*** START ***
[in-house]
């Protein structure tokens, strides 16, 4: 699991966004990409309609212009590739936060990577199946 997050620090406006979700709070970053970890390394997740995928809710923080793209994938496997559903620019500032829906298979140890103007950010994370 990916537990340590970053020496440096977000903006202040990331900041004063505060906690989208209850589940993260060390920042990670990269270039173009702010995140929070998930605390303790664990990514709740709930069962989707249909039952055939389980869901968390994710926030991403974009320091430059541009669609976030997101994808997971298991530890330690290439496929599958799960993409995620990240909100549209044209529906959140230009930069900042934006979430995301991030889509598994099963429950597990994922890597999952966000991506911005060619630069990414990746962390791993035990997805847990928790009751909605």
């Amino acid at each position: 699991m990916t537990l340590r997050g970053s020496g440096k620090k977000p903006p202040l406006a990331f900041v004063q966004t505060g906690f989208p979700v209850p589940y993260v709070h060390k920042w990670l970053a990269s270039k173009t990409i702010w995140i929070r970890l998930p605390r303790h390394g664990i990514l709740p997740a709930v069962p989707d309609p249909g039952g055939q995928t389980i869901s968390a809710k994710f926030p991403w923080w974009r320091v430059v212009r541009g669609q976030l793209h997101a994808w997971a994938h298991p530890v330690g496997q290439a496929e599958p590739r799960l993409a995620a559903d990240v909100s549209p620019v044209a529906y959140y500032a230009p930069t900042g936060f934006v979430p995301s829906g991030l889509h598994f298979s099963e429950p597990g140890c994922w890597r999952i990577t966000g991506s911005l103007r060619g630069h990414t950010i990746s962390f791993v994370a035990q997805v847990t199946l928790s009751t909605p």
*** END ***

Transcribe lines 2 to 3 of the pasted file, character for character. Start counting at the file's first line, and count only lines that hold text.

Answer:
């Protein structure tokens, strides 16, 4: 699991966004990409309609212009590739936060990577199946 997050620090406006979700709070970053970890390394997740995928809710923080793209994938496997559903620019500032829906298979140890103007950010994370 990916537990340590970053020496440096977000903006202040990331900041004063505060906690989208209850589940993260060390920042990670990269270039173009702010995140929070998930605390303790664990990514709740709930069962989707249909039952055939389980869901968390994710926030991403974009320091430059541009669609976030997101994808997971298991530890330690290439496929599958799960993409995620990240909100549209044209529906959140230009930069900042934006979430995301991030889509598994099963429950597990994922890597999952966000991506911005060619630069990414990746962390791993035990997805847990928790009751909605």
């Amino acid at each position: 699991m990916t537990l340590r997050g970053s020496g440096k620090k977000p903006p202040l406006a990331f900041v004063q966004t505060g906690f989208p979700v209850p589940y993260v709070h060390k920042w990670l970053a990269s270039k173009t990409i702010w995140i929070r970890l998930p605390r303790h390394g664990i990514l709740p997740a709930v069962p989707d309609p249909g039952g055939q995928t389980i869901s968390a809710k994710f926030p991403w923080w974009r320091v430059v212009r541009g669609q976030l793209h997101a994808w997971a994938h298991p530890v330690g496997q290439a496929e599958p590739r799960l993409a995620a559903d990240v909100s549209p620019v044209a529906y959140y500032a230009p930069t900042g936060f934006v979430p995301s829906g991030l889509h598994f298979s099963e429950p597990g140890c994922w890597r999952i990577t966000g991506s911005l103007r060619g630069h990414t950010i990746s962390f791993v994370a035990q997805v847990t199946l928790s009751t909605p």